“I feel like we have reached a critical mass of cultural penetration in the U.S. and podcasting has become a mainstream media form.”
-Erik Diehn, Midroll CEO
Frankly, the overall growth of podcasting’s audience and revenue is already an old story. The fresh story for 2018 is just how the industry grows–in other words, where growth will come from. Midroll’s management team weighed in on this question, sharing their insights on what lies ahead.
First up: our take on where marketing and content are headed this year. Up next (in a later post): sales, revenue, measurement and what we’ve got in store for Stitcher.
Marketing That Builds Awareness
Stitcher GM Todd Pringle points out, “Historically, we [as an industry] haven’t done a lot of marketing. There’s a huge body of content that people don’t know about. Content that people who don’t listen to podcasts now would love.”
“The key,” says Amy Fitzgibbons, Midroll vice president of marketing, “is to help new listeners understand why they should be interested. While leading producers have gotten good at marketing new shows to podcast fans, the task now is to identify the interests of new listeners and provide useful suggestions for content.”
In Fitzgibbons’ view, most people need just one recommendation to get started, but it has to be the right one and come from a trusted source. For example, someone who is a Financial Times and Economist reader becoming a fan of ‘The Daily’ (from the New York Times) and then trying out other shows from there.
From a marketing perspective, her team is excited about trying new and different ways of attracting fresh ears to podcasting, especially through paid advertising. “We don’t necessarily need to focus on expensive out-of-home campaigns, but the goal should be to get more listeners to podcasting broadly. Then we all benefit.”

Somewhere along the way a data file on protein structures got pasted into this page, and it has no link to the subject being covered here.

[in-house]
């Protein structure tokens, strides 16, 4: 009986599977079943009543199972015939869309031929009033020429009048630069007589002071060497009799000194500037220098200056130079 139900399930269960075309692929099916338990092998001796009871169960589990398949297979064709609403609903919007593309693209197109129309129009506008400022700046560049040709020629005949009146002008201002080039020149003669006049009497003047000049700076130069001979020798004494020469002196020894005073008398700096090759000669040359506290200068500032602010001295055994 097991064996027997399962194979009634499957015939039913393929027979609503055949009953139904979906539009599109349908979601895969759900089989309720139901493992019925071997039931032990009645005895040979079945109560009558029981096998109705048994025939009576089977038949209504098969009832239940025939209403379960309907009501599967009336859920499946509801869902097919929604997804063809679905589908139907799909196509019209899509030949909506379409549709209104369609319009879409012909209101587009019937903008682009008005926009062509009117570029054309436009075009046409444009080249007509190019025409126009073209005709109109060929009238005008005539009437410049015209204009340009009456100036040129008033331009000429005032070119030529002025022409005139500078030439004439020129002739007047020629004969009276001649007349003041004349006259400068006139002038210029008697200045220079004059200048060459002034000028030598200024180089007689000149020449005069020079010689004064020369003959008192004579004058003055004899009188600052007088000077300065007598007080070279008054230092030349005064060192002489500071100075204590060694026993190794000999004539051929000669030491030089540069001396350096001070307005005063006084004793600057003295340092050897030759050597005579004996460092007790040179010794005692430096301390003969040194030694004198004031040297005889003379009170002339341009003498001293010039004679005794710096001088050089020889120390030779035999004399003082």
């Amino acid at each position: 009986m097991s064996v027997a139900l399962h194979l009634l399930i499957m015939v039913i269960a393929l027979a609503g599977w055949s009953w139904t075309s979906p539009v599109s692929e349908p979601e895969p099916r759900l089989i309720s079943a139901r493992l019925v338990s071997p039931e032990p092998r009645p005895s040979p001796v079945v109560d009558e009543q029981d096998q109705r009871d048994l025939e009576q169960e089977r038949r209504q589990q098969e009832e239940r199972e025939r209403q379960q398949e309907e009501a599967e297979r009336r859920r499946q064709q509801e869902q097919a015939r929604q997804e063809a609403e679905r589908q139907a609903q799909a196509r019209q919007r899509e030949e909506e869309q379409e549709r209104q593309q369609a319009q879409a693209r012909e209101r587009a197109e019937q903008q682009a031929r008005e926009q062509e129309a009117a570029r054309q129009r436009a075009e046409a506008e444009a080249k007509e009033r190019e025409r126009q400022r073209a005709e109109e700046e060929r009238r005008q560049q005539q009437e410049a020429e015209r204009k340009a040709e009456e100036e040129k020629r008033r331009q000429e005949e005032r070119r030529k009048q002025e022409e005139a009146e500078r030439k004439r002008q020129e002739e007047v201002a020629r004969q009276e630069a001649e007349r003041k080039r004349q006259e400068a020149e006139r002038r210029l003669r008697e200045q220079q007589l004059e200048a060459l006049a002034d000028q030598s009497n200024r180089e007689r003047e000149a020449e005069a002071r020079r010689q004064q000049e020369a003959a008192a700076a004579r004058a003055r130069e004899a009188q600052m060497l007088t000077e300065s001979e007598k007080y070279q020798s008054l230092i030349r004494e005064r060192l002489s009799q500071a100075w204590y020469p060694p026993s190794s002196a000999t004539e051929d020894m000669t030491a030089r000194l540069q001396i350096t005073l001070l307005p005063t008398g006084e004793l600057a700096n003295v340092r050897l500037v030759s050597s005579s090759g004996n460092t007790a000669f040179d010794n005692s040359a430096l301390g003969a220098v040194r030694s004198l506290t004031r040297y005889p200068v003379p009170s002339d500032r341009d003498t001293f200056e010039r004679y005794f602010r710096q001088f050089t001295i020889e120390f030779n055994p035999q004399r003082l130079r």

Diversity of Content Builds New Audiences
Midroll CEO Erik Diehn is also a fan of “The Daily,” pegging it as an indicator of the continuing diversification of content, another key growth driver. In podcasting’s early days many news organizations took a shot at a daily news show, but the results were disappointing. As a result, “I had written it off as a terrible format,” Erik says.
“But the New York Times proved us wrong by making something true to the medium. It’s intimate and engaging in a way that other editorial products are not. That’s what inspired us to do a deal with Vox for an afternoon daily news show.” That podcast debuts in February.
Diversification also attracts new audiences, argues Midroll chief content officer Chris Bannon. “It feels to me that podcasting as a whole will end up a lot like TV,” he explained, “with a listenership more like the American public at large. Their tastes will drive the medium as we approach 100 million listeners.”
For Midroll, this means it’s important to tailor the format of each show to the material, the hosts and the audience. Chris is looking forward to exciting scripted shows in 2018, including the Marvel collaboration on “Wolverine: The Long Night,” and “GOSSIP,” hosted by popular YouTube star Allison Raskin. He reports that, “the Marvel project is innovative and I’m excited about both the production team and talent. I was recently in the studio, watching production, and it was tremendous fun to watch an old format like radio drama reinventing itself right in front of me.”
“Wolverine” will debut first on Stitcher Premium before its free ad-supported release. This builds on the windowing strategy that proved successful for the 2017 hits “Missing Richard Simmons” and “Heaven’s Gate,” which brought in substantial new audiences to both podcasting and premium audio.
Chris is also enthusiastic about how many podcast companies are growing the pie. He cites the successes of political talk shows like “Pod Save America,” shows that highlight writing like Gimlet’s “Heavyweight,” and the resurgence in investigative journalism, inspired by the success of “Reveal.” And then there is Oprah. “When someone like Oprah decides podcasting is worth her time, we’ve crossed a threshold.”
Erik agrees. “I feel like we have reached a critical mass of cultural penetration in the U.S. and podcasting has become a mainstream media form.”